The fourth season of critically acclaimed cable drama series Better Call Saul launches with a compelling and masterfully created season premiere episode entitled, ”Smoke.” Ostensibly the title references the fire that claimed the life of Charles McGill (Michael McKean), yet the word perfectly encapsulates the narratives of all the characters in this episode. Smoke warns of fire, but it also serves as a cloak, a distraction to hide, obscure, or deceive, and deception certainly is the stock in trade for those involved in the world of Jimmy McGill (Bob Odenkirk).
If last year’s season finale “Lanterns” was an adrenaline rush of several plots reaching critical mass, ”Smoke” is the emotionally drained day after. With a pace masterfully manipulated at times to feel quite glacial, dialogue is often interspersed with pauses of silence that build up dramatic tension through going on a few seconds longer than necessary. This technique works wonderfully in the opening sequence that, like the previous season openers before it, tells the story of Gene, the modern-day in hiding Cinnabon manager Jimmy McGill. A scene with him being asked to reveal information that might give away his identity to a unsuspecting and gregarious ER clerk is so well played for dramatic effect that by the time the opening credits run six minutes later, the viewer is left exhausted from the dramatic tension that has built up. Even though he manages the deception, he is left vulnerable for what happens next, and we the viewer are left at the edge of our seats.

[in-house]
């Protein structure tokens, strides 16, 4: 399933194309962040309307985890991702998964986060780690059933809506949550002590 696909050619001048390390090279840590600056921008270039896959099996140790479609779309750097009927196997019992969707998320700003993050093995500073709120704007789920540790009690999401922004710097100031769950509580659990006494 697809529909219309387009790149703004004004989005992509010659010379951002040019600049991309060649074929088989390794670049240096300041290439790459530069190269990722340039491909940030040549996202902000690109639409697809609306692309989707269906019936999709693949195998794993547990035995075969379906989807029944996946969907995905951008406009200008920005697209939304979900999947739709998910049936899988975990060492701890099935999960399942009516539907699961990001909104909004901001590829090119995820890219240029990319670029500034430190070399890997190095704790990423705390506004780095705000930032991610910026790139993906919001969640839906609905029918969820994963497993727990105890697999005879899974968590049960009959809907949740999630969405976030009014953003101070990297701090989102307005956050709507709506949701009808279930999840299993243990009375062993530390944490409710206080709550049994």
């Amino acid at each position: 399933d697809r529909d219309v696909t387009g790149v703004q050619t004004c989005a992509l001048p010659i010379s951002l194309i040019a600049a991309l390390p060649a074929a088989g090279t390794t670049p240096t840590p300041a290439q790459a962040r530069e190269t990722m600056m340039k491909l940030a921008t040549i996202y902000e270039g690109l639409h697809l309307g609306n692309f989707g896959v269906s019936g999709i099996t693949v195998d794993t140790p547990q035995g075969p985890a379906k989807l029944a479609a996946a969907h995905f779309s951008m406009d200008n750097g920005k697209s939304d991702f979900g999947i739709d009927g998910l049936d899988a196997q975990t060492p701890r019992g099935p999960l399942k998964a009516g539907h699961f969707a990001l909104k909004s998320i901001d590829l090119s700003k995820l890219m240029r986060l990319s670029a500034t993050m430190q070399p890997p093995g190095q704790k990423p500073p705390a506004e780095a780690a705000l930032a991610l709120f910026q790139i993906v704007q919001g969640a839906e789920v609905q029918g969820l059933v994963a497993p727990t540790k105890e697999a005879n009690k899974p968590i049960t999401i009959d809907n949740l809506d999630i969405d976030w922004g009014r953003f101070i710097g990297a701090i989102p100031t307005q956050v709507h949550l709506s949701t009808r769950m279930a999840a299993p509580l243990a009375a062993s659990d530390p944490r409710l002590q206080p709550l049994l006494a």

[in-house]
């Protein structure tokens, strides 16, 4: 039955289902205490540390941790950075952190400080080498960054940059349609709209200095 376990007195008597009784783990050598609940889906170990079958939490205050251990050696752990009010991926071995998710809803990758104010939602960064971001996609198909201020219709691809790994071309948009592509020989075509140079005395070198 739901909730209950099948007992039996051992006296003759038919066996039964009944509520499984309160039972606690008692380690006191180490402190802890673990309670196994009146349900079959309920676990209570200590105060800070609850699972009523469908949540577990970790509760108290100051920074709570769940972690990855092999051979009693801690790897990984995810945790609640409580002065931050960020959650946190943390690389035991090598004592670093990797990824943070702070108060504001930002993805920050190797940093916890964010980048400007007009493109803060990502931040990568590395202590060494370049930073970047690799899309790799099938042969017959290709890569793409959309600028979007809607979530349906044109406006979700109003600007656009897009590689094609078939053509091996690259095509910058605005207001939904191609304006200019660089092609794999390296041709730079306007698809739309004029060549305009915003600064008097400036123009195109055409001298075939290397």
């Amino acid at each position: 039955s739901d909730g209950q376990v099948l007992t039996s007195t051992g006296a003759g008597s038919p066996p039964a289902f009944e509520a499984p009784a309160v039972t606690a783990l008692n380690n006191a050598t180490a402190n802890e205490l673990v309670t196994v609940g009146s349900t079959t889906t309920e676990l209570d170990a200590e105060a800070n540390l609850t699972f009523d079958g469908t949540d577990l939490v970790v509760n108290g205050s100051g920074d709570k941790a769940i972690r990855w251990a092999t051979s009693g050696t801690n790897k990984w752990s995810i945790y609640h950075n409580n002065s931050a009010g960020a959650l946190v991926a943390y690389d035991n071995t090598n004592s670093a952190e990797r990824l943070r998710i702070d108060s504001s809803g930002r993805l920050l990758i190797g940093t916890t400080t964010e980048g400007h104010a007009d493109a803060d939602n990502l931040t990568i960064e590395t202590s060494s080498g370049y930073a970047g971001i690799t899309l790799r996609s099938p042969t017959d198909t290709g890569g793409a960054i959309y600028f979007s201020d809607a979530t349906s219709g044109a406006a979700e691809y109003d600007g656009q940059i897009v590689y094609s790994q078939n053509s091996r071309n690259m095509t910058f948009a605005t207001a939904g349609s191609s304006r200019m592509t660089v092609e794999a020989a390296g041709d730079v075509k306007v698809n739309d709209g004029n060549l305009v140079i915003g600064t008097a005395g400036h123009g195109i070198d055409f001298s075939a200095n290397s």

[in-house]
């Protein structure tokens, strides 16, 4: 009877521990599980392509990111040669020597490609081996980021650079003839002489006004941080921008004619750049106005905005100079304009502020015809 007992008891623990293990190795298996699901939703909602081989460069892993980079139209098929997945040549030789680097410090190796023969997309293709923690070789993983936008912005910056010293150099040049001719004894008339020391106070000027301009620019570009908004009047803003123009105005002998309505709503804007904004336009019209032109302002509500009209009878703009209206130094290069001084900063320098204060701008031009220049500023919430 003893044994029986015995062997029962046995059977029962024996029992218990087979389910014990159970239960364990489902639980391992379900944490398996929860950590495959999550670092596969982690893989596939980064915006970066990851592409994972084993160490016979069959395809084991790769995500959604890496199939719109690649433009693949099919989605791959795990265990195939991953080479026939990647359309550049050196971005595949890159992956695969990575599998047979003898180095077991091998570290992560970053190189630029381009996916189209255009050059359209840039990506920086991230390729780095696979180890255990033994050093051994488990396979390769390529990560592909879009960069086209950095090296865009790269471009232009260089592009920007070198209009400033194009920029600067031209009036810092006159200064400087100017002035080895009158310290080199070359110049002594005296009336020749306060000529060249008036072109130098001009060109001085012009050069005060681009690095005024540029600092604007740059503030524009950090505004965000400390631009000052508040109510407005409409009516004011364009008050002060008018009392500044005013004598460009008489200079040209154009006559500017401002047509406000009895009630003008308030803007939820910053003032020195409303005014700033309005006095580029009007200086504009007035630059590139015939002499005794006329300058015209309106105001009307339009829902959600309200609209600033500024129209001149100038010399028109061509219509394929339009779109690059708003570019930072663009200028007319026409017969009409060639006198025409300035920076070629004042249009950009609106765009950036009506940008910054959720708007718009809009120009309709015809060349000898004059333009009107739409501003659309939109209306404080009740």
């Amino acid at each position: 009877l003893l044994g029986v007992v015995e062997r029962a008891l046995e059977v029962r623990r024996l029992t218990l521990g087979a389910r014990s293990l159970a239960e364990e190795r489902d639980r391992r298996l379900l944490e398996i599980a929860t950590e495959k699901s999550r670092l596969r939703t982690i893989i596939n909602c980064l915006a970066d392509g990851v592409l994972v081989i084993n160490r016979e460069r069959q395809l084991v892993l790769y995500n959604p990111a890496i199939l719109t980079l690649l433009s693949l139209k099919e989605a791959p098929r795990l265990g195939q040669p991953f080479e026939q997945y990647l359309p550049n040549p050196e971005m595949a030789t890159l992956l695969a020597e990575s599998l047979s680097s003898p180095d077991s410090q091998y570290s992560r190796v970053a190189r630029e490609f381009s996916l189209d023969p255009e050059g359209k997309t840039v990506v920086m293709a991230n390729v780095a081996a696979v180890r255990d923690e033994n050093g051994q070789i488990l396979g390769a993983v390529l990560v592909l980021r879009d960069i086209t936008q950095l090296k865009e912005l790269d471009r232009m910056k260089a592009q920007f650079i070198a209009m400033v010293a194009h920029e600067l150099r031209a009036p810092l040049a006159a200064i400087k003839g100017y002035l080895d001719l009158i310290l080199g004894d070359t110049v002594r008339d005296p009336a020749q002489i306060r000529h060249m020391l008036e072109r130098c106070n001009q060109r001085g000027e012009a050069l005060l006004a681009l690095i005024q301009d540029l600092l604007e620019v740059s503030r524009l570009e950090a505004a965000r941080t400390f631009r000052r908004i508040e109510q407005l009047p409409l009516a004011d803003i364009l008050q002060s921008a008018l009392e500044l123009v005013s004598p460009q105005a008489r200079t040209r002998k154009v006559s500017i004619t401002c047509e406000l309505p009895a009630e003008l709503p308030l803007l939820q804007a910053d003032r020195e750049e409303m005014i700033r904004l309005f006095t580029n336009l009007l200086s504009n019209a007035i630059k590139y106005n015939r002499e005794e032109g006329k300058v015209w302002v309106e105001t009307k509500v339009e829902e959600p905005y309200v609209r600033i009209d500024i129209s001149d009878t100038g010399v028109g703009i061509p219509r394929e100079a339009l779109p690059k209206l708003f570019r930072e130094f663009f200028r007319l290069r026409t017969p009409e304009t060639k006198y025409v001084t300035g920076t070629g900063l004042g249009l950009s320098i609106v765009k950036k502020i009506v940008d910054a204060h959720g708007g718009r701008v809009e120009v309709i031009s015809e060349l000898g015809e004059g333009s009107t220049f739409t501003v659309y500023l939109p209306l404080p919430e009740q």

The rest of the episode draws together the stories of Mike Ehrmantrout (Jonathan Banks), who sets upon a new job as security consultant that draws him into the world of Gus Fring (Giancarlo Esposito )and the Mexican drug cartel he will eventually be ensconced with by the time of Breaking Bad. Nacho Vargas (Michael Mando) finds himself having to deflect the truth as he faces the fact that he has gotten what he has wanted, and it isn’t so sure he wants it now. Meanwhile, Howard Hamilton (Patrick Fabian) opens up to McGill and Kim Wexler (Rhee Seehorn) in a very emotional way that reveals a level of honesty and humanity that he has never shown before, and for the first time in the series the viewer is actually not left questioning his sincerity. The cool, all business façade is broken, Hamlin is legitimately vulnerable, and it’s startling for viewers to walk away feeling that for once he has not only been truthful, but believable.
The producers and cast have hinted that this season will answer many of the questions raised over the last three, leading to speculation that this will be the final season of the series. It’s easy to understand why; the actors are getting older, the time frame between this era and breaking bad is closing, and frankly, as the story of Jimmy McGill becoming Saul Goodman has progressed, it has transitioned from dark comedy to tragicomedy, and as seen from this fantastic introduction, this chapter of Better Call Saul seems destined to be nothing but tragedy. ”Smoke” is a fantastic return of one of television’s best series.